3. Improper assessment of positive and negative qualities This is a phase where the group ignores certain advantages and disadvantages of various proposals. The group may also tend to overestimate the positive and negative outcomes expected.

    4. Establishment of a flawed information base Valid information may be rejected by the group while they let invalid information be accepted. Too little information or data may be collected, or too much information may be gathered and it may cause an information overload and group confusion.

    5. Faulty reasoning from the information base The information gathered by the group may be essentially correct, but the manner in which the group interprets or utilizes the information may be flawed.

  • Hirokawa believes that errors most often arise from the communication or the lack there of communication in a group, In his laboratory Hirokawa formed about 40 three-person groups and had them discuss a problematic situation with in small groups. He explored all that data and the final decisions of the groups. It was clear that the groups that were more effective in meeting the above criteria made better decisions (Littlejohn 285). Hirokawa addresses the general quality of communication from a functional perspective.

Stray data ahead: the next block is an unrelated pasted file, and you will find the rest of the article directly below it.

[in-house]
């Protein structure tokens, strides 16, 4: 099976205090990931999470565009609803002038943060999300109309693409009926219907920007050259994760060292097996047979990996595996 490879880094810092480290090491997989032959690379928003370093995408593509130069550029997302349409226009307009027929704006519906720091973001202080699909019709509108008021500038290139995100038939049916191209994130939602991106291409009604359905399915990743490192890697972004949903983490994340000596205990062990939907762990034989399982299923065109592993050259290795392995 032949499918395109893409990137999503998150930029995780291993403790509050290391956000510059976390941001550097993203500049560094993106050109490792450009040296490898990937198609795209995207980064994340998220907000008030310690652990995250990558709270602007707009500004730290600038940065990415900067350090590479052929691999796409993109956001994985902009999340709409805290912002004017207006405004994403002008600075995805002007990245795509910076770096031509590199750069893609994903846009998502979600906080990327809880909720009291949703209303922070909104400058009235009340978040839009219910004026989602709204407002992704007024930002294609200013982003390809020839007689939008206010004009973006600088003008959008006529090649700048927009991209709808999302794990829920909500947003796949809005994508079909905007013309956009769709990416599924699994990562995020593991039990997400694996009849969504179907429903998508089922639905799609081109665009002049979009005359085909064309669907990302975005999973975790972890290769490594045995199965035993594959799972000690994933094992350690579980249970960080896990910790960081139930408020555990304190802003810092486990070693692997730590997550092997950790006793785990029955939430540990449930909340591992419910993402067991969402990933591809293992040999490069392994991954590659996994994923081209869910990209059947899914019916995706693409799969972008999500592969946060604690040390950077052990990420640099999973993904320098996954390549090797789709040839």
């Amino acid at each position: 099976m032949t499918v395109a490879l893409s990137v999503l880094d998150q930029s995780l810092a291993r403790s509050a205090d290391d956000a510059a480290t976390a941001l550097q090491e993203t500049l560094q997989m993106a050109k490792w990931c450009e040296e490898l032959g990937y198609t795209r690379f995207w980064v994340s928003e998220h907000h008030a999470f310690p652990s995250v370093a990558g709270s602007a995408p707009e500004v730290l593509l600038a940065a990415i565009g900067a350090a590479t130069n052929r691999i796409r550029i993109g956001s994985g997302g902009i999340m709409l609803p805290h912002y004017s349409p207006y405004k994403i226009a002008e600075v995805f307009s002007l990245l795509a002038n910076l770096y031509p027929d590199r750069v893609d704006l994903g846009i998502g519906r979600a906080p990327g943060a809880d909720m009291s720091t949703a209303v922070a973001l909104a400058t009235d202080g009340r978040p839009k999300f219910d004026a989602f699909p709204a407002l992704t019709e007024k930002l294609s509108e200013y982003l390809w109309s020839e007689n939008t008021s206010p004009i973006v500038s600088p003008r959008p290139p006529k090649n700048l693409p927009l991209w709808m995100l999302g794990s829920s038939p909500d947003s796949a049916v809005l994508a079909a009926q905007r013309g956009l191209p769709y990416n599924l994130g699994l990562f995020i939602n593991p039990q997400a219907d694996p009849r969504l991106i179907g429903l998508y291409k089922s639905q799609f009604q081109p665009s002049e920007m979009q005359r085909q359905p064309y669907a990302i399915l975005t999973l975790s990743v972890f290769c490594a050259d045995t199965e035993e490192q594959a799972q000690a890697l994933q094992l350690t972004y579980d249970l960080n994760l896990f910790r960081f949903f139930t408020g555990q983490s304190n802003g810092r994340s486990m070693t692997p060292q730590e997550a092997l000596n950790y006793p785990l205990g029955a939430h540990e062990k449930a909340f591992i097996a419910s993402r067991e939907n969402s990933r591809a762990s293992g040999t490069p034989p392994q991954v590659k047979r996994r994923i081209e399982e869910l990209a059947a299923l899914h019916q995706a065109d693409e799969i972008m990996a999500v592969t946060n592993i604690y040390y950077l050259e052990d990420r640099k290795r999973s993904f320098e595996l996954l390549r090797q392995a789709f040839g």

French & Raven's Sources of Power


    In a study written by John French, and Bertram Raven in 1959, they published some ideas pertaining to sources of power in group settings. They stated that power, is the same as influence over someone. They also stated that this could be measured as the psychological change over a person in a system over time. Raven and French described social influence as "influence on person P produced by social agent 0, where 0 can be either another person, a role, a norm, a group, or part of a group". They went on to state that influence can only happen if "0" does not control over "P" (Cartwright 155). This would be control, not influence. The way you can tell if "0" has control over "P" is that "O" induces strong forces on "P" to do something, but -P- has different needs which are more powerful, and does not do what is asked, "0" does not have control over "P". The main points of their study was on sources of power, and the strength of power, which they defined as "the maximum potential ability of "0" to influence "P". They stated that there were five main basis, or sources of power in a group setting, which are: